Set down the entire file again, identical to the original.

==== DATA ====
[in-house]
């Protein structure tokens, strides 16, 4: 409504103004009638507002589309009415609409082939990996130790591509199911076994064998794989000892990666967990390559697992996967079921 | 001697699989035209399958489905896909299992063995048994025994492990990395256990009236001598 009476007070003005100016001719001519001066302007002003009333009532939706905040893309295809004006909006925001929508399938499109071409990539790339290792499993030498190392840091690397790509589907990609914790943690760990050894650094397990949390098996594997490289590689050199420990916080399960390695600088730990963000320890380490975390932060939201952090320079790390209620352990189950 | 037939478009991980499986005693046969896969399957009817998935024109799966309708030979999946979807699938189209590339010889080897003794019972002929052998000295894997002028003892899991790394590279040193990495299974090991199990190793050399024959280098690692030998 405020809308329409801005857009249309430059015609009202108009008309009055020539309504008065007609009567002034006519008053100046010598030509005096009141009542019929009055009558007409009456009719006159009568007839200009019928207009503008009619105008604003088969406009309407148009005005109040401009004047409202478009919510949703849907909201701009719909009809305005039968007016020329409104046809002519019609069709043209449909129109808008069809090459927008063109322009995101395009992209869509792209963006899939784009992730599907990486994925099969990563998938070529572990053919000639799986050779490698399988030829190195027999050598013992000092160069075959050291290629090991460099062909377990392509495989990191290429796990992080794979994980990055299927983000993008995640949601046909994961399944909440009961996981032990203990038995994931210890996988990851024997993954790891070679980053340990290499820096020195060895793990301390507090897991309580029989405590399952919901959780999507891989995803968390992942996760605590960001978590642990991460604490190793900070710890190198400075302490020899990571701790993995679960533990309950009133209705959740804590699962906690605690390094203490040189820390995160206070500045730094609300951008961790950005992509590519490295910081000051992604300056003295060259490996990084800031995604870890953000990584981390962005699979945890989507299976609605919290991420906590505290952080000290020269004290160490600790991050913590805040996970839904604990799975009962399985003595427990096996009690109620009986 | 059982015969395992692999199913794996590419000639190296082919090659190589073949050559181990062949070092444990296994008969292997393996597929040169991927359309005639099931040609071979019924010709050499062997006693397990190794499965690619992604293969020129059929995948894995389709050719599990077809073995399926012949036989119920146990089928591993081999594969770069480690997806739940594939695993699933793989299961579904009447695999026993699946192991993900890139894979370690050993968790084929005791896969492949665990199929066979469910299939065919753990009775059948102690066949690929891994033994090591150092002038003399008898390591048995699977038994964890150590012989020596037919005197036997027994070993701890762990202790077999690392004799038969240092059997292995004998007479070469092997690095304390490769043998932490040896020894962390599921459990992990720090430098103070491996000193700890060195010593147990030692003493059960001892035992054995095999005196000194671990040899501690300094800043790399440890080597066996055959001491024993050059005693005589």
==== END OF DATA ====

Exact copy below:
[in-house]
């Protein structure tokens, strides 16, 4: 409504103004009638507002589309009415609409082939990996130790591509199911076994064998794989000892990666967990390559697992996967079921 | 001697699989035209399958489905896909299992063995048994025994492990990395256990009236001598 009476007070003005100016001719001519001066302007002003009333009532939706905040893309295809004006909006925001929508399938499109071409990539790339290792499993030498190392840091690397790509589907990609914790943690760990050894650094397990949390098996594997490289590689050199420990916080399960390695600088730990963000320890380490975390932060939201952090320079790390209620352990189950 | 037939478009991980499986005693046969896969399957009817998935024109799966309708030979999946979807699938189209590339010889080897003794019972002929052998000295894997002028003892899991790394590279040193990495299974090991199990190793050399024959280098690692030998 405020809308329409801005857009249309430059015609009202108009008309009055020539309504008065007609009567002034006519008053100046010598030509005096009141009542019929009055009558007409009456009719006159009568007839200009019928207009503008009619105008604003088969406009309407148009005005109040401009004047409202478009919510949703849907909201701009719909009809305005039968007016020329409104046809002519019609069709043209449909129109808008069809090459927008063109322009995101395009992209869509792209963006899939784009992730599907990486994925099969990563998938070529572990053919000639799986050779490698399988030829190195027999050598013992000092160069075959050291290629090991460099062909377990392509495989990191290429796990992080794979994980990055299927983000993008995640949601046909994961399944909440009961996981032990203990038995994931210890996988990851024997993954790891070679980053340990290499820096020195060895793990301390507090897991309580029989405590399952919901959780999507891989995803968390992942996760605590960001978590642990991460604490190793900070710890190198400075302490020899990571701790993995679960533990309950009133209705959740804590699962906690605690390094203490040189820390995160206070500045730094609300951008961790950005992509590519490295910081000051992604300056003295060259490996990084800031995604870890953000990584981390962005699979945890989507299976609605919290991420906590505290952080000290020269004290160490600790991050913590805040996970839904604990799975009962399985003595427990096996009690109620009986 | 059982015969395992692999199913794996590419000639190296082919090659190589073949050559181990062949070092444990296994008969292997393996597929040169991927359309005639099931040609071979019924010709050499062997006693397990190794499965690619992604293969020129059929995948894995389709050719599990077809073995399926012949036989119920146990089928591993081999594969770069480690997806739940594939695993699933793989299961579904009447695999026993699946192991993900890139894979370690050993968790084929005791896969492949665990199929066979469910299939065919753990009775059948102690066949690929891994033994090591150092002038003399008898390591048995699977038994964890150590012989020596037919005197036997027994070993701890762990202790077999690392004799038969240092059997292995004998007479070469092997690095304390490769043998932490040896020894962390599921459990992990720090430098103070491996000193700890060195010593147990030692003493059960001892035992054995095999005196000194671990040899501690300094800043790399440890080597066996055959001491024993050059005693005589």